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From Tekoa the road continued without serious hills and was as untravelled and fun as could be. We continued to follow Bill Bonte's route, and soon were rolling down Hwy 95. As it goes with these things, almost like the flip of a switch the Palouse was gone and we were into pine forest. We rolled easily into Plummer, a place that from the highway anyway we would have to describe as 'scuzzy'. The Coeur d'Alene tribe is there and trying for something else, but 'Warpath Fireworks' next to the veterans' park and bicycle trailhead, really!

We read in the newspaper about a super size load coming through, and here it was.
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Yes, it was big, but some unadvertised wide loads of combines and sprayers that we have encountered seemed as big or bigger.
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At last, after a 600 km circular detour, we made it out of Washington.
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To ride on this trail is something we have dreamed about for a year now. And it did not disappoint. The surface is wide and smooth, and the thing starts out with an 8 km 3% downhill romp that you could sell tickets for. The way passes through forest and by a stream, and features trailside signs describing the birds to be seen.

We reach the trailhead, Mile 0 of the Trail of the Coeur d'Alenes, longest paved bike trail in North America.
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This tunnel under hwy 95 marks the start of the trail.
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We veer away from scuzzy Plummer highway businesses and into the peace of the trail.
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Soon, you come out on the southernmost part of Lake Coeur d'Alene, and in a few km cross to the East side on a unique, large, bicycles only bridge. After cowering across so many shoulderless motor vehicle bridges, this was pure joy. Moreover the bridge roadway proceeds in a series of roller coaster waves, making the coast down the far side again a marketable commodity.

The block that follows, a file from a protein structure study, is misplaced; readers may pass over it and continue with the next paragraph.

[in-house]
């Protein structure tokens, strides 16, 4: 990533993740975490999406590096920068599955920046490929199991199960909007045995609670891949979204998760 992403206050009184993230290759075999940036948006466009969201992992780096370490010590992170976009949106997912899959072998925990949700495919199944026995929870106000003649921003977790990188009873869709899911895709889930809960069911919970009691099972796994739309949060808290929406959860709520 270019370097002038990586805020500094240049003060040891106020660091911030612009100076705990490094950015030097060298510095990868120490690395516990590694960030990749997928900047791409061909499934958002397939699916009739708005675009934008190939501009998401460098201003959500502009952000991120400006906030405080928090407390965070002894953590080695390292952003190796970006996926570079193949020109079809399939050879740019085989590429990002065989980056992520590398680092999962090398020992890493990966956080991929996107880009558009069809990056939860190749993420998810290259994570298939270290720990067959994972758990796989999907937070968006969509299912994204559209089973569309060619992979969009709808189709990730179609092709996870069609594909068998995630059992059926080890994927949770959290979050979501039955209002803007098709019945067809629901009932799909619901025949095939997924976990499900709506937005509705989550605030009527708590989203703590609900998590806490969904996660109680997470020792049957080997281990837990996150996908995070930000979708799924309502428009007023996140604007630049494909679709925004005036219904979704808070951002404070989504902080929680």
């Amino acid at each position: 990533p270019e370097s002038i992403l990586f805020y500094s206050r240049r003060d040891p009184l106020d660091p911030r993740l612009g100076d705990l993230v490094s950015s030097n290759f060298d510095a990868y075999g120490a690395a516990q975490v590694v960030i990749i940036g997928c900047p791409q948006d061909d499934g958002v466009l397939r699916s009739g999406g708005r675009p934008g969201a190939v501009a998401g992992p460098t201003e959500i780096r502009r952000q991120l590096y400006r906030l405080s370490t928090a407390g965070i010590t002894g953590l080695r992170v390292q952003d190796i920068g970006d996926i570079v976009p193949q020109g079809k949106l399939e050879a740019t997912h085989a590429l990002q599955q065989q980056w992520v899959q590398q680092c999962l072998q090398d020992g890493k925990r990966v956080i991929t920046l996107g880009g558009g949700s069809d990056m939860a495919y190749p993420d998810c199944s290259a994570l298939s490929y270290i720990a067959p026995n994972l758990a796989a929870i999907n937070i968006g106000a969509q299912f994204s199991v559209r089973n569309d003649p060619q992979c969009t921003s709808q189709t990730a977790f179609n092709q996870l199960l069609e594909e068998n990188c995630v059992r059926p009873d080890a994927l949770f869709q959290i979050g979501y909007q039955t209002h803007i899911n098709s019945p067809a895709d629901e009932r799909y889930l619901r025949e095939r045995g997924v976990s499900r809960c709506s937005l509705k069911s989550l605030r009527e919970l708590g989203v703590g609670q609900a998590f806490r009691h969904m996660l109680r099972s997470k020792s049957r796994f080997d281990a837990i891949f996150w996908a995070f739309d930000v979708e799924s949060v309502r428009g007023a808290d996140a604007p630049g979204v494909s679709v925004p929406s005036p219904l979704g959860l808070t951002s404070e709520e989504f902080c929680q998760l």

The first part of the trail has its own stream.
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A small custom bike bridge on the trail - there were many of these.
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Out first view of Lake Coeur d'Alene.
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The big roller coaster bridge.
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An osprey serves to guard the bridge.
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Downside of the roller coaster.
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From there it was an easy ride along the lakeshore, until we ran into Harley and Nancy Johannsen. Nancy had a flat that we could help out with. She also has a place in Mullan, where we have been invited to stay.

By this time we had figured out that we had missed finding Heyburn State Park, where we had intended to stay. We decided to ask the GPS about it, and to our surprise it said the equivalent of 'you are heading along the trail of the Coeur d'Alene, and you missed your turn for the park 4 km back. Head back there and I will show you the turn' Say what? You are routing us on and off a trail? Great! Only thing, we would never turn back!

Given that is was getting late we stopped at the next sheltered picnic table and restroom. We know that the land here is contaminated with lead, but the picnic site was sealed in the same way that the trail is. The site offered lakeside views, the paved (contamination free) place for the tent, an ensuite pit toilet, and our very own educational display about the former Indian use of the spot as a canoe landing.

So here we are eating our sandwich and grapes from Plummer and waiting for sunset over the lake. After that, it's pop up the tent and goodnight!

Picnic site emergency camp, with ensuite pit toilet.
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Sunset on the lake.
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Today's ride: 100 km (62 miles)
Total: 1,383 km (859 miles)